“Maybe we were happier back then. May be not. I am not sure. At least, we had unity amongst ourselves. We forged deep connections with each other. Your sorrows were mine, as were your joys. Now, we seldom see our neighbour. Everyone is caught up in this race for survival. And, the community has lost its pulse,” said Lakshmi with rueful countenance.
Later, as we spoke about minimum wage, we asked her how the tribes managed to earn a decent living. Apparently, under the National Rural Employment Guarantee Act, they were employed for 100 days in a year. However, the number of days have now been increased to 200. “Every family earns about Rs 229 per day. Most of the people get jobs through this scheme. And, this is applicable for both men and women. The nature of jobs include labour work, PWD, construction work and agriculture,” she added.
Apart from the tribes having to constantly bear the brunt of procedural rigmarole in rural bureaucracy, she asserted that the state of education in the tribal regions continued to deteriorate year after year. Children are born and raised in the hamlets. They speak in their native tongue. However, they are taught in Malayalam. As a result, they develop an inferiority complex of sorts and are termed backwards. In the past, many tribal students have refused to go back to schools after summer holidays simply because they feared that they would be treated differently. They shared little or no similarities with the rest of the class.
A 22-year-old girl sitting across the room murmured in disgust the state of Scheduled Tribe Hostels in Agali. Unlike what the Panchayat claimed, they were unhygienic and poorly maintained. Further research disclosed several disturbing incidents pertaining to government hostels in the area. A survey conducted by the People’s Union for Civil Liberties years ago declared that there were at least 800 unwed mothers in Attapadi. While most of the officials claimed that ‘illicit affairs’ in the tribal hamlets led to unplanned pregnancies, preliminary inquiries exposed a far more alarming trend.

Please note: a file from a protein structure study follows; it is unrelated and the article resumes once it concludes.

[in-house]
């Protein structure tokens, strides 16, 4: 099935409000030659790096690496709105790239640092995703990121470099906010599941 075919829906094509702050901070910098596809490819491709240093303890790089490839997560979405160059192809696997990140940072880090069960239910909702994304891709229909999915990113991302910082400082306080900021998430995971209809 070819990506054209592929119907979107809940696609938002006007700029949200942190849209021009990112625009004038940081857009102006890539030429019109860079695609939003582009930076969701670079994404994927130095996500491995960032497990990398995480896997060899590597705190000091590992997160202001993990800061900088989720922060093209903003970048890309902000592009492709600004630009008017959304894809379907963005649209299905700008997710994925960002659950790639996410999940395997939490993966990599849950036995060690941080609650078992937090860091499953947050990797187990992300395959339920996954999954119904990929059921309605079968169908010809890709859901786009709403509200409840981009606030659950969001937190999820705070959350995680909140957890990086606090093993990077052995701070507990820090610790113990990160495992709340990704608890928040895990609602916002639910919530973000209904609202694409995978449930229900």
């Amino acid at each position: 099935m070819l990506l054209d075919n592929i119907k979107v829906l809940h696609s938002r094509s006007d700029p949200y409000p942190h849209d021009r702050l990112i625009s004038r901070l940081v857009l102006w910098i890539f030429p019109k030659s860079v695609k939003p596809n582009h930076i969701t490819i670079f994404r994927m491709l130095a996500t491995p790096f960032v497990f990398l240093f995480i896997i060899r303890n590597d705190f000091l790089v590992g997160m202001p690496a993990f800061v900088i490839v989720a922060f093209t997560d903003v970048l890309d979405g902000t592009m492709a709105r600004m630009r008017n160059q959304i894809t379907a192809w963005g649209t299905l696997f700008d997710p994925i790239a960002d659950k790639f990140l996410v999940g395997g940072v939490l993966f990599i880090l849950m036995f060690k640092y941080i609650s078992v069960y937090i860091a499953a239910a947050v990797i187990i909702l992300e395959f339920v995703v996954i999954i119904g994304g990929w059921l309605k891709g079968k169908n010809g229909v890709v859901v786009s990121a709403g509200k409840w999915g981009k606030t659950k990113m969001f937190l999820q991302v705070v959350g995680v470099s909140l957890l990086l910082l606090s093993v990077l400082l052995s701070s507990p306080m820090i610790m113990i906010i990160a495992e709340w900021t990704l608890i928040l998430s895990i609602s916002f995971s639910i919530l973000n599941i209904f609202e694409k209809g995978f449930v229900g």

In 2000, three teenagers who stayed in the Pre-Matric Tribal Hostel run by the Integrated Tribal Development Department (ITDP) went into labour while several were found to be in different stages of their pregnancy. Around the same time, another report stated that a 15-year-old girl residing in one of the hostels run by Attapadi Co-operative Farming Society (ACFS) gave birth to a child at the Chemmannur hamlet. Fearing for her life, her father wanted to take her away from the hostel. He was found dead under mysterious circumstances.
Sensing something amiss, the then Palakkad District Collector probed into the matter and discovered that minor girls were being sexually exploited by both ITDP officials and hostel employees. On further inquiry, it was revealed that girls were lured into prostitution by their hostel wardens who promised to get them clothes, books, pens or ice cream in return. They were then handed over to clients and sex racketeers in cinema halls and other public places. Those who became pregnant were considered ‘damaged goods’ and were no longer required to offer their services.
Owing to massive political pressure and strategic cover-up, the culprits walked scot free. Unfortunately, the deplorable conditions in the hostels went unaddressed till organisations and various human rights and activist groups intervened to demand stringent measures to be put in place ensuring the safety of the girls aside from providing counselling for distressed single mothers. In fact, in 2013, the health department sent a report to the Union Ministry of Health expressing their concern over the steep rise in the number of abortion cases in Attapadi. At least 10 cases were recorded amongst tribal women in 20 days.
Our time in Vittiyoor had now come to an end. And, we had to return to town since we had scheduled a meeting with the Moopan at 4.30 pm. As we stepped outside the office, everyone gathered around us to say their goodbyes. With promises of returning, we drove away from the hamlet, the women and the hills into the heart of a city that once embraced the true spirit of oneness. That feeling, however, no longer exists. The bonds have been untied and there lies a strong divide today between those who made this town their home and those who were abandoned by the system. As we crossed endless rows of arecanut trees and lush green fields that sunny afternoon, we could still hear them – the voices of the women ringing loud and clear in our ears; the voices of despair; the voices of dashed hopes all begging to be heard…
(to be continued…)
Project ‘Rest of My family‘ is an attempt to connect back, re-discover our relationship with and understand our responsibility towards the larger family that we are a part of — the rest of our human family. Hence, it is titled Rest Of My Family.
Through #RestofMyFamily, we will focus on highlighting social issues and human interest stories, documenting the triumphs of the ordinary man despite all the hardships they face constantly, and help these stories reach a larger audience and wherever necessary extend support to the individuals and communities that we write about. We hope to make a direct impact to the lives of those people we meet and find suffering due to various social issues; to connect the ones who need help to the ones who can help….
Find more about the campaign here: http://igg.me/at/restofmyfamily/x/539502